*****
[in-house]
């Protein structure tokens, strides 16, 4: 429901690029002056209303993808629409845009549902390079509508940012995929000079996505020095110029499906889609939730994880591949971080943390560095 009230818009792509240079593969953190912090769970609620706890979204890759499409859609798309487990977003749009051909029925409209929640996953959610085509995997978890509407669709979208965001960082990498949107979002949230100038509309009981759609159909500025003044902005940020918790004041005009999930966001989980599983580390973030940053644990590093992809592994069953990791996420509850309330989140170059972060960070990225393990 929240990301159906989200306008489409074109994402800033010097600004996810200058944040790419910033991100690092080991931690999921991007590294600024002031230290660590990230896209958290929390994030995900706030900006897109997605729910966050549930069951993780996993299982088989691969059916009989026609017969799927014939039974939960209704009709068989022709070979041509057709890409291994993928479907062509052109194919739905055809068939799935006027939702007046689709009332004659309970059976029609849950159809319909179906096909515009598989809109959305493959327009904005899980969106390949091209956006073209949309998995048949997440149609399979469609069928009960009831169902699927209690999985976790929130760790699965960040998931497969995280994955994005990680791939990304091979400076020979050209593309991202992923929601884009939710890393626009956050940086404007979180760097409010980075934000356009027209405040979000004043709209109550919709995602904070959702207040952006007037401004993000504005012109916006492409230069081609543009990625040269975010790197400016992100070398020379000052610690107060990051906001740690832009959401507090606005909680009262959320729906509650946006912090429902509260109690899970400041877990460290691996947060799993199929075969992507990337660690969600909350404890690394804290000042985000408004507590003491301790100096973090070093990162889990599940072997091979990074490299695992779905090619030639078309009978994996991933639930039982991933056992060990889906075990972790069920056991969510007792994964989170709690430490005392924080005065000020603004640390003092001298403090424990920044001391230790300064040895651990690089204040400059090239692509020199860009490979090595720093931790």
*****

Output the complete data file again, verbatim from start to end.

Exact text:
[in-house]
């Protein structure tokens, strides 16, 4: 429901690029002056209303993808629409845009549902390079509508940012995929000079996505020095110029499906889609939730994880591949971080943390560095 009230818009792509240079593969953190912090769970609620706890979204890759499409859609798309487990977003749009051909029925409209929640996953959610085509995997978890509407669709979208965001960082990498949107979002949230100038509309009981759609159909500025003044902005940020918790004041005009999930966001989980599983580390973030940053644990590093992809592994069953990791996420509850309330989140170059972060960070990225393990 929240990301159906989200306008489409074109994402800033010097600004996810200058944040790419910033991100690092080991931690999921991007590294600024002031230290660590990230896209958290929390994030995900706030900006897109997605729910966050549930069951993780996993299982088989691969059916009989026609017969799927014939039974939960209704009709068989022709070979041509057709890409291994993928479907062509052109194919739905055809068939799935006027939702007046689709009332004659309970059976029609849950159809319909179906096909515009598989809109959305493959327009904005899980969106390949091209956006073209949309998995048949997440149609399979469609069928009960009831169902699927209690999985976790929130760790699965960040998931497969995280994955994005990680791939990304091979400076020979050209593309991202992923929601884009939710890393626009956050940086404007979180760097409010980075934000356009027209405040979000004043709209109550919709995602904070959702207040952006007037401004993000504005012109916006492409230069081609543009990625040269975010790197400016992100070398020379000052610690107060990051906001740690832009959401507090606005909680009262959320729906509650946006912090429902509260109690899970400041877990460290691996947060799993199929075969992507990337660690969600909350404890690394804290000042985000408004507590003491301790100096973090070093990162889990599940072997091979990074490299695992779905090619030639078309009978994996991933639930039982991933056992060990889906075990972790069920056991969510007792994964989170709690430490005392924080005065000020603004640390003092001298403090424990920044001391230790300064040895651990690089204040400059090239692509020199860009490979090595720093931790």